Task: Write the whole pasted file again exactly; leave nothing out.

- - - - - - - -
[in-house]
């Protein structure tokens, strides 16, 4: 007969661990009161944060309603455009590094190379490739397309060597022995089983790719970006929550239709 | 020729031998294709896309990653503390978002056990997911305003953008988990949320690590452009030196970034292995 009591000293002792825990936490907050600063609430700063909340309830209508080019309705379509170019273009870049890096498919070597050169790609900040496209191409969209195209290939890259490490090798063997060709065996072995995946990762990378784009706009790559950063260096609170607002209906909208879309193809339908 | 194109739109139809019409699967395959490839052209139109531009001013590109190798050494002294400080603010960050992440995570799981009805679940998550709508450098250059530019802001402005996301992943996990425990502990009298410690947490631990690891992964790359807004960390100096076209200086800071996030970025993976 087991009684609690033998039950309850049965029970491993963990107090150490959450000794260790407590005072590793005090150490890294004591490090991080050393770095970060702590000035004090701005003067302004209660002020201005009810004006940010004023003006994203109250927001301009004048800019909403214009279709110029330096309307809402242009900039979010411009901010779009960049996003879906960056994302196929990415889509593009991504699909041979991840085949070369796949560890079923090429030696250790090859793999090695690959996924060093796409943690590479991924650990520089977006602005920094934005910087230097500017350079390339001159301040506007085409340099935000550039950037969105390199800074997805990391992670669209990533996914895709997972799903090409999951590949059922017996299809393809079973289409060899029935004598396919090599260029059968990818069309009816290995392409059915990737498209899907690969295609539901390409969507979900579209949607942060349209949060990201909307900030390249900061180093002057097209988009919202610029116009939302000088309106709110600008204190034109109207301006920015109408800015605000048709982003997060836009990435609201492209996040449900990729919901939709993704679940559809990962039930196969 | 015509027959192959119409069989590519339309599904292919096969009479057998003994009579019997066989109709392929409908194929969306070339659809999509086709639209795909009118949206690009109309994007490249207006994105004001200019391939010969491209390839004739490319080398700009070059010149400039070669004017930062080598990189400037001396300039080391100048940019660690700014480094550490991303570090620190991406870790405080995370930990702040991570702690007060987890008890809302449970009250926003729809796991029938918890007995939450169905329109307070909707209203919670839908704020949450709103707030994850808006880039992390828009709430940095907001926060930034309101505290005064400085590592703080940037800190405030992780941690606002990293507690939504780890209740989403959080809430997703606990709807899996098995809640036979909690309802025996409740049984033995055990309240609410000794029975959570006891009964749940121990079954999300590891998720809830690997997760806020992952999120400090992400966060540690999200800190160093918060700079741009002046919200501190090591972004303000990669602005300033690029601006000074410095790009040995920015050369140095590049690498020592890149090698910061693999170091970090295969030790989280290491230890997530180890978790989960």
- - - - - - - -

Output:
[in-house]
């Protein structure tokens, strides 16, 4: 007969661990009161944060309603455009590094190379490739397309060597022995089983790719970006929550239709 | 020729031998294709896309990653503390978002056990997911305003953008988990949320690590452009030196970034292995 009591000293002792825990936490907050600063609430700063909340309830209508080019309705379509170019273009870049890096498919070597050169790609900040496209191409969209195209290939890259490490090798063997060709065996072995995946990762990378784009706009790559950063260096609170607002209906909208879309193809339908 | 194109739109139809019409699967395959490839052209139109531009001013590109190798050494002294400080603010960050992440995570799981009805679940998550709508450098250059530019802001402005996301992943996990425990502990009298410690947490631990690891992964790359807004960390100096076209200086800071996030970025993976 087991009684609690033998039950309850049965029970491993963990107090150490959450000794260790407590005072590793005090150490890294004591490090991080050393770095970060702590000035004090701005003067302004209660002020201005009810004006940010004023003006994203109250927001301009004048800019909403214009279709110029330096309307809402242009900039979010411009901010779009960049996003879906960056994302196929990415889509593009991504699909041979991840085949070369796949560890079923090429030696250790090859793999090695690959996924060093796409943690590479991924650990520089977006602005920094934005910087230097500017350079390339001159301040506007085409340099935000550039950037969105390199800074997805990391992670669209990533996914895709997972799903090409999951590949059922017996299809393809079973289409060899029935004598396919090599260029059968990818069309009816290995392409059915990737498209899907690969295609539901390409969507979900579209949607942060349209949060990201909307900030390249900061180093002057097209988009919202610029116009939302000088309106709110600008204190034109109207301006920015109408800015605000048709982003997060836009990435609201492209996040449900990729919901939709993704679940559809990962039930196969 | 015509027959192959119409069989590519339309599904292919096969009479057998003994009579019997066989109709392929409908194929969306070339659809999509086709639209795909009118949206690009109309994007490249207006994105004001200019391939010969491209390839004739490319080398700009070059010149400039070669004017930062080598990189400037001396300039080391100048940019660690700014480094550490991303570090620190991406870790405080995370930990702040991570702690007060987890008890809302449970009250926003729809796991029938918890007995939450169905329109307070909707209203919670839908704020949450709103707030994850808006880039992390828009709430940095907001926060930034309101505290005064400085590592703080940037800190405030992780941690606002990293507690939504780890209740989403959080809430997703606990709807899996098995809640036979909690309802025996409740049984033995055990309240609410000794029975959570006891009964749940121990079954999300590891998720809830690997997760806020992952999120400090992400966060540690999200800190160093918060700079741009002046919200501190090591972004303000990669602005300033690029601006000074410095790009040995920015050369140095590049690498020592890149090698910061693999170091970090295969030790989280290491230890997530180890978790989960």